Women whose membranes rupture at 34-37 weeks’ gestation, before labour, should be monitored until they deliver spontaneously rather than be advised to have labour induced, research has shown. The randomised controlled trial, published in PLoS Medicine, found that waiting did not significantly increase the likelihood of problems for the baby or mother.
Researchers in The Netherlands randomly assigned 536 women, whose membranes had spontaneously ruptured at 34-37 weeks’ gestation, to either induction of labour (IoL) within 24 hours, or to expectant management (EM), which involved at least daily maternal temperature monitoring, and twice-weekly blood sampling for maternal leukocyte count and C-reactive protein measurement.
Women in the expectant management group who showed clinical signs of infection, or another fetal or maternal indication that warranted induction, had labour induced. Those who had not delivered by 37 weeks’ gestation had labour induced at that point, or a caesarean section performed if previously planned.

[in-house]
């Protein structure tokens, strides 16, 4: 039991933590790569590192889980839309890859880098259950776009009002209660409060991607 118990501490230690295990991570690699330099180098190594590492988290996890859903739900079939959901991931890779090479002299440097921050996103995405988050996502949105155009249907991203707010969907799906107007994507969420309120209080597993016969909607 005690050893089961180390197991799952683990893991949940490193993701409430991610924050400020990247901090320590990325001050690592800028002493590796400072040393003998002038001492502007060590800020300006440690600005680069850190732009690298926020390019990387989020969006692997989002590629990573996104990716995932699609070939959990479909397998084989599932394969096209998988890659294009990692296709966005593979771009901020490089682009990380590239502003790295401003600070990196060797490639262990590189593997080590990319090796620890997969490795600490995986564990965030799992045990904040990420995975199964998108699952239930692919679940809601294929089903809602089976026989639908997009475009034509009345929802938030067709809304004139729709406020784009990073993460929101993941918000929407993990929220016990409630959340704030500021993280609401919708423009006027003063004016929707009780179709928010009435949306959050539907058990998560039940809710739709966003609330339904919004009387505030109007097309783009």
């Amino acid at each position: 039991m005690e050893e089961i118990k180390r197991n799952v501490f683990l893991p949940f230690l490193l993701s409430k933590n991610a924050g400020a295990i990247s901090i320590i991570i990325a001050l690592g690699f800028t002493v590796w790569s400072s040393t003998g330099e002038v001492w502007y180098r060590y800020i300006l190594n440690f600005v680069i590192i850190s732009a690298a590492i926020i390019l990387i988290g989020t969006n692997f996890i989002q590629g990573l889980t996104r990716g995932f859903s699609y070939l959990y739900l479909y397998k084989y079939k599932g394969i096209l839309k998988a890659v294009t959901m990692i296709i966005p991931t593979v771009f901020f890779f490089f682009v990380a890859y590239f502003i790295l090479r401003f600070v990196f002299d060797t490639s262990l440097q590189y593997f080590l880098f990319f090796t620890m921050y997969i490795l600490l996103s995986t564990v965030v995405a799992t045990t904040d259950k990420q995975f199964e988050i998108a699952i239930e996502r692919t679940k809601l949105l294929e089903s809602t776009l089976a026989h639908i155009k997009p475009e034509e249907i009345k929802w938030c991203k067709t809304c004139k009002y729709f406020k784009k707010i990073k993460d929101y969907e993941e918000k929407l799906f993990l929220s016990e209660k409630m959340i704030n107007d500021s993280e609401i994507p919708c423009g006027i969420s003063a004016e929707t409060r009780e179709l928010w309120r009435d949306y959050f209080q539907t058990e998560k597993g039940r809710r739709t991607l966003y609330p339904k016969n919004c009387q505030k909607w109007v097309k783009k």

The authors found no statistically significant differences in outcomes between the two group
Neonatal sepsis occurred in 2.6% of babies in the induction of labour group, and 4.1% of those in the expectant management group; respiratory distress syndrome was seen in 7.8% and 6.3% respectively; and delivery was by caesarean section in 13% and 14% of cases.
Pregnancy was, on average, 3.3 days longer in the expectant management group.
The authors concluded: “We found that in pregnancies complicated by [preterm prelabor rupture of the membranes] between 34 and 37 weeks of gestation, IoL does not substantially reduce the incidence of neonatal sepsis compared to EM. The number of neonates with respiratory distress was comparable in both arms, and IoL did not increase the risk of a caesarean section …
“However, in our study IoL increased the risk of hypoglycaemia and hyperbilirubinaemia, as well as the use of epidural or spinal analgesia during labour.”